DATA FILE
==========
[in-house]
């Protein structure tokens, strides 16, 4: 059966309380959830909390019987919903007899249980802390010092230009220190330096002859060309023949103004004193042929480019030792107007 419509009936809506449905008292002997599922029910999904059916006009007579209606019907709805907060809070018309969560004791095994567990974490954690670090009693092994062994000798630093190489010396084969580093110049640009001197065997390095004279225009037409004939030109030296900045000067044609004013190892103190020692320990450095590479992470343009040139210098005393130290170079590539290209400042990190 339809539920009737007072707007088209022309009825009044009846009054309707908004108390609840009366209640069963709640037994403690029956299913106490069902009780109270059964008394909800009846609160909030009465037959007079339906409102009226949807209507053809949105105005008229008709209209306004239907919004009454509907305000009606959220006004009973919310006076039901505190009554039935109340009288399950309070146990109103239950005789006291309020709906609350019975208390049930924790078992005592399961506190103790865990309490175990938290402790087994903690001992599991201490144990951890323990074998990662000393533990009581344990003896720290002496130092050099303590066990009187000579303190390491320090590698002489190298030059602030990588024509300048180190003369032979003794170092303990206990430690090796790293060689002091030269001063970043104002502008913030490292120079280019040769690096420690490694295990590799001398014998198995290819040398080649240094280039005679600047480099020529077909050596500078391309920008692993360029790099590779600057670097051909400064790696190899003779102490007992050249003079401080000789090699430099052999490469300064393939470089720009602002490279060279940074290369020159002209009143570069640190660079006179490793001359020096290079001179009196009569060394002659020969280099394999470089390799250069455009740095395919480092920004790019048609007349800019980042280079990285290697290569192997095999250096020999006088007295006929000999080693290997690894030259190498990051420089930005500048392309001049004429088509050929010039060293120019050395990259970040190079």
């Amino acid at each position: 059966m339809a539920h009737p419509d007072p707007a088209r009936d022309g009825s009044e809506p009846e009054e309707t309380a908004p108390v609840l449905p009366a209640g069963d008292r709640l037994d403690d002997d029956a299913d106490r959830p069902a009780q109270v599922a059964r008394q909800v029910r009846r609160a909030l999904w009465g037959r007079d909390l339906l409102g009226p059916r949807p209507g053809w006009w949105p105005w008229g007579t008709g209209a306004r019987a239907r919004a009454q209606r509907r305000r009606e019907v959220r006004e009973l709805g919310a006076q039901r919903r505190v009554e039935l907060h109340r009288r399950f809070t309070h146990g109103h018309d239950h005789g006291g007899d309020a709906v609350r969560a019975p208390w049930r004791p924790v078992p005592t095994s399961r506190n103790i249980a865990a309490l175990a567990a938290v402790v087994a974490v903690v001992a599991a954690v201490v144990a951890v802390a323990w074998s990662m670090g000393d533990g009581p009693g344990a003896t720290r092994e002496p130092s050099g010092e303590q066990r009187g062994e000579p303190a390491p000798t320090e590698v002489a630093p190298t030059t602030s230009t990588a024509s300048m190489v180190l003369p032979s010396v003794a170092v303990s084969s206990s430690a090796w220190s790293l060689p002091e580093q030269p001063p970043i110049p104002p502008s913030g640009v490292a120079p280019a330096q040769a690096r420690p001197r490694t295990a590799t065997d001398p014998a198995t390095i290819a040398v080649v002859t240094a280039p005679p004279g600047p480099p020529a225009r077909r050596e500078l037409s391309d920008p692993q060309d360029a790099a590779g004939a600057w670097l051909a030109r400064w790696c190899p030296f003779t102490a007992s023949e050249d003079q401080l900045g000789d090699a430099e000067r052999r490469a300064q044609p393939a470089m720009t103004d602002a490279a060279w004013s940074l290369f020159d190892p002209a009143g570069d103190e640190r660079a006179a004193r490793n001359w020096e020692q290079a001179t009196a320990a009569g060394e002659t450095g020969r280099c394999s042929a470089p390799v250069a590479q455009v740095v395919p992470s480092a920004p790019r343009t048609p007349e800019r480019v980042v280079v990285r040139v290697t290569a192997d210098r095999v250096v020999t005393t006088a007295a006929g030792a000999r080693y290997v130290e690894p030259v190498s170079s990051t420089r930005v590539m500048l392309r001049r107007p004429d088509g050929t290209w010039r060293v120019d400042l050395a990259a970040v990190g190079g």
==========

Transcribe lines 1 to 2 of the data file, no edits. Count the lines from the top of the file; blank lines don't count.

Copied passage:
[in-house]
């Protein structure tokens, strides 16, 4: 059966309380959830909390019987919903007899249980802390010092230009220190330096002859060309023949103004004193042929480019030792107007 419509009936809506449905008292002997599922029910999904059916006009007579209606019907709805907060809070018309969560004791095994567990974490954690670090009693092994062994000798630093190489010396084969580093110049640009001197065997390095004279225009037409004939030109030296900045000067044609004013190892103190020692320990450095590479992470343009040139210098005393130290170079590539290209400042990190 339809539920009737007072707007088209022309009825009044009846009054309707908004108390609840009366209640069963709640037994403690029956299913106490069902009780109270059964008394909800009846609160909030009465037959007079339906409102009226949807209507053809949105105005008229008709209209306004239907919004009454509907305000009606959220006004009973919310006076039901505190009554039935109340009288399950309070146990109103239950005789006291309020709906609350019975208390049930924790078992005592399961506190103790865990309490175990938290402790087994903690001992599991201490144990951890323990074998990662000393533990009581344990003896720290002496130092050099303590066990009187000579303190390491320090590698002489190298030059602030990588024509300048180190003369032979003794170092303990206990430690090796790293060689002091030269001063970043104002502008913030490292120079280019040769690096420690490694295990590799001398014998198995290819040398080649240094280039005679600047480099020529077909050596500078391309920008692993360029790099590779600057670097051909400064790696190899003779102490007992050249003079401080000789090699430099052999490469300064393939470089720009602002490279060279940074290369020159002209009143570069640190660079006179490793001359020096290079001179009196009569060394002659020969280099394999470089390799250069455009740095395919480092920004790019048609007349800019980042280079990285290697290569192997095999250096020999006088007295006929000999080693290997690894030259190498990051420089930005500048392309001049004429088509050929010039060293120019050395990259970040190079």